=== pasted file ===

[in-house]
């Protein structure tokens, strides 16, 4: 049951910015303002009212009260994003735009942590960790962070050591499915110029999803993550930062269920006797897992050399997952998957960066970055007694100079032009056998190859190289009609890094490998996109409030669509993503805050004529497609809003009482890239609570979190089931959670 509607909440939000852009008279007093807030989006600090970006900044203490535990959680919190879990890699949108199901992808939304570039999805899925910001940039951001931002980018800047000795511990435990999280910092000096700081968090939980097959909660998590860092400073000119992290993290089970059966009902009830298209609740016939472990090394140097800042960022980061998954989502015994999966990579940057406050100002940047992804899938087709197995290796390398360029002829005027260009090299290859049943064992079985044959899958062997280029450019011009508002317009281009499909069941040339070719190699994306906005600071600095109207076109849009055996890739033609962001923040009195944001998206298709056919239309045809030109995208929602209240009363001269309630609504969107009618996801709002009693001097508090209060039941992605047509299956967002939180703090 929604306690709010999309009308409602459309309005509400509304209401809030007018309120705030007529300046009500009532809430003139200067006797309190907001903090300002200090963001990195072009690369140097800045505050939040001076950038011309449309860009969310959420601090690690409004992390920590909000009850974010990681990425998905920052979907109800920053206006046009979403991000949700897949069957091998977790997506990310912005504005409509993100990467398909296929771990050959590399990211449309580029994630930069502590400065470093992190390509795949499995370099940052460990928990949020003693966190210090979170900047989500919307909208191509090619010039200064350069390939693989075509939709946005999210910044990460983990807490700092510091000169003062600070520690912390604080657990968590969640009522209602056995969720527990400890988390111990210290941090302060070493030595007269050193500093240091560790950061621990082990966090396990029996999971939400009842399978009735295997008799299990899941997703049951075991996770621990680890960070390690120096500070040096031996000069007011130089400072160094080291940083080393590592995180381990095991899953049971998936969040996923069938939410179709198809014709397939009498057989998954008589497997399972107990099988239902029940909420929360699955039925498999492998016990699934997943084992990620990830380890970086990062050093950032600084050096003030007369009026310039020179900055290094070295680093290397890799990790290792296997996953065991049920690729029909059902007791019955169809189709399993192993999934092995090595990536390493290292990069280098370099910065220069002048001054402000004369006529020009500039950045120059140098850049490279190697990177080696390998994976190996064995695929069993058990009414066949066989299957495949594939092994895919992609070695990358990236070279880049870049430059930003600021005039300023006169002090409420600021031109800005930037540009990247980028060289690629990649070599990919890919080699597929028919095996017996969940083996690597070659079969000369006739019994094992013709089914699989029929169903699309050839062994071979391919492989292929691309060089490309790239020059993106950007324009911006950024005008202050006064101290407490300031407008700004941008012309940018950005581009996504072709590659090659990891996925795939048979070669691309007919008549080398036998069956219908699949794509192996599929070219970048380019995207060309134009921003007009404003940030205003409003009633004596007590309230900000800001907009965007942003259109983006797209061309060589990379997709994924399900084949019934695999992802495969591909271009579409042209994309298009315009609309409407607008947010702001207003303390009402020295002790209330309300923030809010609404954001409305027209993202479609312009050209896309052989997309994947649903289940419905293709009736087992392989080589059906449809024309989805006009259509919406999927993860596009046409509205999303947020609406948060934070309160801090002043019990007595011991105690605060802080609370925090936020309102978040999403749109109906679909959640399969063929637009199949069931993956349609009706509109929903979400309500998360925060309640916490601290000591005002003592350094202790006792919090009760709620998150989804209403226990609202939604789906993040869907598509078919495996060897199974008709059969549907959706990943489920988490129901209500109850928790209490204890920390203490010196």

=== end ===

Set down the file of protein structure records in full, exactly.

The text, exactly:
[in-house]
């Protein structure tokens, strides 16, 4: 049951910015303002009212009260994003735009942590960790962070050591499915110029999803993550930062269920006797897992050399997952998957960066970055007694100079032009056998190859190289009609890094490998996109409030669509993503805050004529497609809003009482890239609570979190089931959670 509607909440939000852009008279007093807030989006600090970006900044203490535990959680919190879990890699949108199901992808939304570039999805899925910001940039951001931002980018800047000795511990435990999280910092000096700081968090939980097959909660998590860092400073000119992290993290089970059966009902009830298209609740016939472990090394140097800042960022980061998954989502015994999966990579940057406050100002940047992804899938087709197995290796390398360029002829005027260009090299290859049943064992079985044959899958062997280029450019011009508002317009281009499909069941040339070719190699994306906005600071600095109207076109849009055996890739033609962001923040009195944001998206298709056919239309045809030109995208929602209240009363001269309630609504969107009618996801709002009693001097508090209060039941992605047509299956967002939180703090 929604306690709010999309009308409602459309309005509400509304209401809030007018309120705030007529300046009500009532809430003139200067006797309190907001903090300002200090963001990195072009690369140097800045505050939040001076950038011309449309860009969310959420601090690690409004992390920590909000009850974010990681990425998905920052979907109800920053206006046009979403991000949700897949069957091998977790997506990310912005504005409509993100990467398909296929771990050959590399990211449309580029994630930069502590400065470093992190390509795949499995370099940052460990928990949020003693966190210090979170900047989500919307909208191509090619010039200064350069390939693989075509939709946005999210910044990460983990807490700092510091000169003062600070520690912390604080657990968590969640009522209602056995969720527990400890988390111990210290941090302060070493030595007269050193500093240091560790950061621990082990966090396990029996999971939400009842399978009735295997008799299990899941997703049951075991996770621990680890960070390690120096500070040096031996000069007011130089400072160094080291940083080393590592995180381990095991899953049971998936969040996923069938939410179709198809014709397939009498057989998954008589497997399972107990099988239902029940909420929360699955039925498999492998016990699934997943084992990620990830380890970086990062050093950032600084050096003030007369009026310039020179900055290094070295680093290397890799990790290792296997996953065991049920690729029909059902007791019955169809189709399993192993999934092995090595990536390493290292990069280098370099910065220069002048001054402000004369006529020009500039950045120059140098850049490279190697990177080696390998994976190996064995695929069993058990009414066949066989299957495949594939092994895919992609070695990358990236070279880049870049430059930003600021005039300023006169002090409420600021031109800005930037540009990247980028060289690629990649070599990919890919080699597929028919095996017996969940083996690597070659079969000369006739019994094992013709089914699989029929169903699309050839062994071979391919492989292929691309060089490309790239020059993106950007324009911006950024005008202050006064101290407490300031407008700004941008012309940018950005581009996504072709590659090659990891996925795939048979070669691309007919008549080398036998069956219908699949794509192996599929070219970048380019995207060309134009921003007009404003940030205003409003009633004596007590309230900000800001907009965007942003259109983006797209061309060589990379997709994924399900084949019934695999992802495969591909271009579409042209994309298009315009609309409407607008947010702001207003303390009402020295002790209330309300923030809010609404954001409305027209993202479609312009050209896309052989997309994947649903289940419905293709009736087992392989080589059906449809024309989805006009259509919406999927993860596009046409509205999303947020609406948060934070309160801090002043019990007595011991105690605060802080609370925090936020309102978040999403749109109906679909959640399969063929637009199949069931993956349609009706509109929903979400309500998360925060309640916490601290000591005002003592350094202790006792919090009760709620998150989804209403226990609202939604789906993040869907598509078919495996060897199974008709059969549907959706990943489920988490129901209500109850928790209490204890920390203490010196």